Government and Business Come Together to Simplify Cross-Border Trade in Colombia

Colombia is making tangible progress in improving the business environment for cross-border trade and business has a key role to play. That was the message today at the forum ‘Trade Facilitation: Opportunities for a Global Economy’ as government, the business community and international organisations gathered to discuss the trade facilitation agenda.

The event hosted by the Chamber of Commerce of Bogotá – Colombia’s national committee of the International Chamber of Commerce – and the Global Alliance for Trade Facilitation highlighted the importance of trade facilitation in creating a healthy business environment and in promoting greater export opportunities for small and medium-sized enterprises.

Speakers at the forum included Colombia’s Vice Minister for Foreign Trade, Laura Valdivieso, the President of the Chamber of Commerce of Bogotá, Mónica de Greiff, the Director of the Global Alliance for Trade Facilitation, Philippe Isler, the President of Procolombia, Flavia Santoro, representative of the WTO’s Market Access Division, Alejandro Gamboa-Alder, and Director for Latin America and the Caribbean at the International Trade Centre, Claudia Uribe.

Colombia is currently in the process of ratifying the World Trade Organization’s Trade Facilitation Agreement which will see it formally commit to reducing red-tape, streamlining regulations and introducing modern automation at borders.

The government launched the Permanent Roundtable for Trade Facilitation in August 2018 as part of its strategy to remove trade barriers hampering the country’s competitiveness.

Laura Valdivieso Jiménez, Vice Minister for Foreign Trade, explained that 12 trade facilitation roundtables have already taken place throughout Colombia, including at the Airport El Dorado and the country’s main ports. These have included representatives from a wide range of sectors such as coffee, bananas, flowers, auto parts, agriculture and pharmaceuticals.

“These roundtables, where both government and the private sector have participated, have identified over 136 actions for improvements that can be made to smooth the importation and exportation of goods. This is an opportunity to improve the competitiveness of the country. We know there is internal work to be done, and we are doing it,” said the Vice Minister.

The Global Alliance for Trade Facilitation initiative has been working with the government and businesses to deliver two trade facilitation projects. The first supports the National Food and Drug Surveillance Institute (INVIMA) to design and development a new risk management model, IVC SOA Puertos, with the potential to significantly reduce the time and cost of trading food products across Colombia’s borders.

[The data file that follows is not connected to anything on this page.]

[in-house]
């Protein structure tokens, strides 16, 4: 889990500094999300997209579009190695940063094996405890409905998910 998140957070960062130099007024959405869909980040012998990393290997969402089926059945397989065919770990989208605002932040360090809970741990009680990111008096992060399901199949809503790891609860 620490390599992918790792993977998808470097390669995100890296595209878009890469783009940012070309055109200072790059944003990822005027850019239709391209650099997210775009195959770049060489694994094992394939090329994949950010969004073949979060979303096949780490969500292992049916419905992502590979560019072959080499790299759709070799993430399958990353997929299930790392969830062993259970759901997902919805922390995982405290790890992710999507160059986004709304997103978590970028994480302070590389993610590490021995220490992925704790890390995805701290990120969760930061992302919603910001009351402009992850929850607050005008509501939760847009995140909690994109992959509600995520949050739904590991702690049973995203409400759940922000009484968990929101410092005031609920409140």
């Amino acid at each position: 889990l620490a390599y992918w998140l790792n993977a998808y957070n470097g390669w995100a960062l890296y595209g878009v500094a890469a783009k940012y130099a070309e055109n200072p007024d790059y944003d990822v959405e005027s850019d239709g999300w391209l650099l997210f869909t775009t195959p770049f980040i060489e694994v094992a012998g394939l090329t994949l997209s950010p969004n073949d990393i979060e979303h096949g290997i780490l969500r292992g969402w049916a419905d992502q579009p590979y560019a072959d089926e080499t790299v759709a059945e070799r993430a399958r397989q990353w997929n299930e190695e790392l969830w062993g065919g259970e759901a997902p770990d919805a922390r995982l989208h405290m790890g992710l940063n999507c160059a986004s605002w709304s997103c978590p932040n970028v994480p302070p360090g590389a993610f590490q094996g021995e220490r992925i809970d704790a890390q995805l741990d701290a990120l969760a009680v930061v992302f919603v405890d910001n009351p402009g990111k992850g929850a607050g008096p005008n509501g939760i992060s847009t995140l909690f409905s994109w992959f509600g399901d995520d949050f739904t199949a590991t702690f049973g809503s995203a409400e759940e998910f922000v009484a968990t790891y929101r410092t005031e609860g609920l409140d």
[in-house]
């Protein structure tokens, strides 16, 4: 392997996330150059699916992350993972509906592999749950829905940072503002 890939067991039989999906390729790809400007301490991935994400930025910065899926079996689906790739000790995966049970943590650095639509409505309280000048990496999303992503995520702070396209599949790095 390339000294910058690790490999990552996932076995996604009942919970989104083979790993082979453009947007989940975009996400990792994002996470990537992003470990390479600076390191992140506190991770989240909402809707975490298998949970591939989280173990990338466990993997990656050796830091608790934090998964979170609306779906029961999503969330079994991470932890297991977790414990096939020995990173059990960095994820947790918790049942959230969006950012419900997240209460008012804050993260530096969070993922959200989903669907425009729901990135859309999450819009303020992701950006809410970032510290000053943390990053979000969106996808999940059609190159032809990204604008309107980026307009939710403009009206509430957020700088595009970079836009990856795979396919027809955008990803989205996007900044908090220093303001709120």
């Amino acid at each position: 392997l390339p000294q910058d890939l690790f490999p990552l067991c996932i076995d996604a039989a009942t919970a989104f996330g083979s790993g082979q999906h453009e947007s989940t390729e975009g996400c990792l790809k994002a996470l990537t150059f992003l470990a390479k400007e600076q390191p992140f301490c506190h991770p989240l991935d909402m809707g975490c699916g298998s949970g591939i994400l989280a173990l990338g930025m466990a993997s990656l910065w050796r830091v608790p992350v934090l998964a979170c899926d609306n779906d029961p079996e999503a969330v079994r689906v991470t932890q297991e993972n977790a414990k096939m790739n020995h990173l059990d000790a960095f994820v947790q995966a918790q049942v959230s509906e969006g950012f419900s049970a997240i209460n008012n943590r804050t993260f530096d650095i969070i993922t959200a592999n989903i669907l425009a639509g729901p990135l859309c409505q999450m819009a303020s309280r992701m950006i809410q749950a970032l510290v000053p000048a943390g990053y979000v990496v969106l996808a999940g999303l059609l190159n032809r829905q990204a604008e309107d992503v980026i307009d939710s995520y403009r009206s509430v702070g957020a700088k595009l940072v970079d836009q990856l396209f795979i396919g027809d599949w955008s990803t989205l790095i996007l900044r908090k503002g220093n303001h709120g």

The latest interim results from INVIMA show that the pilot risk management system for food products has already reduced physical inspections by 28%, meaning 18,314 less inspections and a reduction in processing time from up to a day to just one to two hours for goods considered low-risk. The project team is now working to adapt the system to other sectors, including medicines and medical devices which will be piloted from June 2019.

A second project is being implemented with the Dirección de Impuestos y Aduanas Nacionales (DIAN) to establish a Center for Excellence to promote trade facilitation reform. The pilot Centre will process advance rulings for the automotive industry and will help customs develop specialised knowledge by sector.

Mónica de Greiff, Executive President of Cámara de Comercio de Bogotá (ICC Colombia), whose member companies have supported the project, said: “The private sector plays a fundamental role in identifying barriers and the solutions needed to facilitate trade. The Chamber is committed to the sustainable growth of our businesses and the wider economy. That is why we support local and global initiatives that provide clear and transparent rules for foreign trade as well as simple procedures that streamline the safe flow of goods, with reasonable time and costs.”

Philippe Isler, the Alliance’s Director, said: “The early results we are seeing from INVIMA are extremely encouraging and show how improving border processes can strip out hundreds of hours of redundant time in the supply chain. Having the support of the business community in the project, helping to pilot the new systems and ensure they properly address business needs, has been key to its success. Reducing the time and cost of trade for business has the potential to support growth in key Colombian industries and unlock inclusive economic growth to the benefit of all. We look forward to the next phase of the project and to receiving final project results around the end of the year.”

Laura Valdivieso Jiménez, Vice Minister for Foreign Trade

Philippe Isler, Director of the Global Alliance for Trade Facilitation